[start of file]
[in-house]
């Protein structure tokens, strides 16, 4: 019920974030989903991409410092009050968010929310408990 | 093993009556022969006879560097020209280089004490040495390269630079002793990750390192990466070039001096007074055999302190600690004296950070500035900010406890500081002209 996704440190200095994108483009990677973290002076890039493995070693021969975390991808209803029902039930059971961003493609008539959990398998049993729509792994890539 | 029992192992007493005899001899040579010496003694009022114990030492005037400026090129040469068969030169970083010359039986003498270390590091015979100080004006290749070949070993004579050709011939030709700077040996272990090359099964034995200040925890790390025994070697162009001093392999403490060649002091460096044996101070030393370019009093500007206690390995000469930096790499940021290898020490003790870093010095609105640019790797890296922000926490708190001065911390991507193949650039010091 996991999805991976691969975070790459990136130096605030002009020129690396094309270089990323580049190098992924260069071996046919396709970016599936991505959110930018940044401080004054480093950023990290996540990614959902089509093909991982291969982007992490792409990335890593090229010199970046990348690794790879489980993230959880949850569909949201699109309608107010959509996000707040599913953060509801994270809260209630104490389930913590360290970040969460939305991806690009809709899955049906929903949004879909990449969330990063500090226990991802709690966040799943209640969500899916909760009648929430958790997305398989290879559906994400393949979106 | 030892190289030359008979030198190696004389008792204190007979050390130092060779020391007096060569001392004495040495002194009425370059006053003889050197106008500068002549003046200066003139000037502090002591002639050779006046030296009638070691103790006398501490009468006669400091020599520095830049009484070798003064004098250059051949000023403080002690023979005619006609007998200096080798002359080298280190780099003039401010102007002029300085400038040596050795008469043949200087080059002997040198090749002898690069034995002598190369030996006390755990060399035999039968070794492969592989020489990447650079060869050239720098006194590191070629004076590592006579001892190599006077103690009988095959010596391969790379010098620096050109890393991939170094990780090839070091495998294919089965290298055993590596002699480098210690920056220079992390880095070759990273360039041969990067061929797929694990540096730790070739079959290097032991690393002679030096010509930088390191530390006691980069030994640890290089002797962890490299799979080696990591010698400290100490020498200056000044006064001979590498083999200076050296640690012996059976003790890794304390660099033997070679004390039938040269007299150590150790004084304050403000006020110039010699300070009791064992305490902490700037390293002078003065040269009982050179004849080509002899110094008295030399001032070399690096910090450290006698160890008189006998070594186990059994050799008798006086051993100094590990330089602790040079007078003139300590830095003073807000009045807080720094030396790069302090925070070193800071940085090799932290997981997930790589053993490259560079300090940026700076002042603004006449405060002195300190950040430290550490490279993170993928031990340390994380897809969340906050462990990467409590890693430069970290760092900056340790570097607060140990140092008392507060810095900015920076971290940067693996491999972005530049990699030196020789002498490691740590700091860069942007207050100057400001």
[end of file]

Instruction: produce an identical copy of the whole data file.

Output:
[in-house]
């Protein structure tokens, strides 16, 4: 019920974030989903991409410092009050968010929310408990 | 093993009556022969006879560097020209280089004490040495390269630079002793990750390192990466070039001096007074055999302190600690004296950070500035900010406890500081002209 996704440190200095994108483009990677973290002076890039493995070693021969975390991808209803029902039930059971961003493609008539959990398998049993729509792994890539 | 029992192992007493005899001899040579010496003694009022114990030492005037400026090129040469068969030169970083010359039986003498270390590091015979100080004006290749070949070993004579050709011939030709700077040996272990090359099964034995200040925890790390025994070697162009001093392999403490060649002091460096044996101070030393370019009093500007206690390995000469930096790499940021290898020490003790870093010095609105640019790797890296922000926490708190001065911390991507193949650039010091 996991999805991976691969975070790459990136130096605030002009020129690396094309270089990323580049190098992924260069071996046919396709970016599936991505959110930018940044401080004054480093950023990290996540990614959902089509093909991982291969982007992490792409990335890593090229010199970046990348690794790879489980993230959880949850569909949201699109309608107010959509996000707040599913953060509801994270809260209630104490389930913590360290970040969460939305991806690009809709899955049906929903949004879909990449969330990063500090226990991802709690966040799943209640969500899916909760009648929430958790997305398989290879559906994400393949979106 | 030892190289030359008979030198190696004389008792204190007979050390130092060779020391007096060569001392004495040495002194009425370059006053003889050197106008500068002549003046200066003139000037502090002591002639050779006046030296009638070691103790006398501490009468006669400091020599520095830049009484070798003064004098250059051949000023403080002690023979005619006609007998200096080798002359080298280190780099003039401010102007002029300085400038040596050795008469043949200087080059002997040198090749002898690069034995002598190369030996006390755990060399035999039968070794492969592989020489990447650079060869050239720098006194590191070629004076590592006579001892190599006077103690009988095959010596391969790379010098620096050109890393991939170094990780090839070091495998294919089965290298055993590596002699480098210690920056220079992390880095070759990273360039041969990067061929797929694990540096730790070739079959290097032991690393002679030096010509930088390191530390006691980069030994640890290089002797962890490299799979080696990591010698400290100490020498200056000044006064001979590498083999200076050296640690012996059976003790890794304390660099033997070679004390039938040269007299150590150790004084304050403000006020110039010699300070009791064992305490902490700037390293002078003065040269009982050179004849080509002899110094008295030399001032070399690096910090450290006698160890008189006998070594186990059994050799008798006086051993100094590990330089602790040079007078003139300590830095003073807000009045807080720094030396790069302090925070070193800071940085090799932290997981997930790589053993490259560079300090940026700076002042603004006449405060002195300190950040430290550490490279993170993928031990340390994380897809969340906050462990990467409590890693430069970290760092900056340790570097607060140990140092008392507060810095900015920076971290940067693996491999972005530049990699030196020789002498490691740590700091860069942007207050100057400001």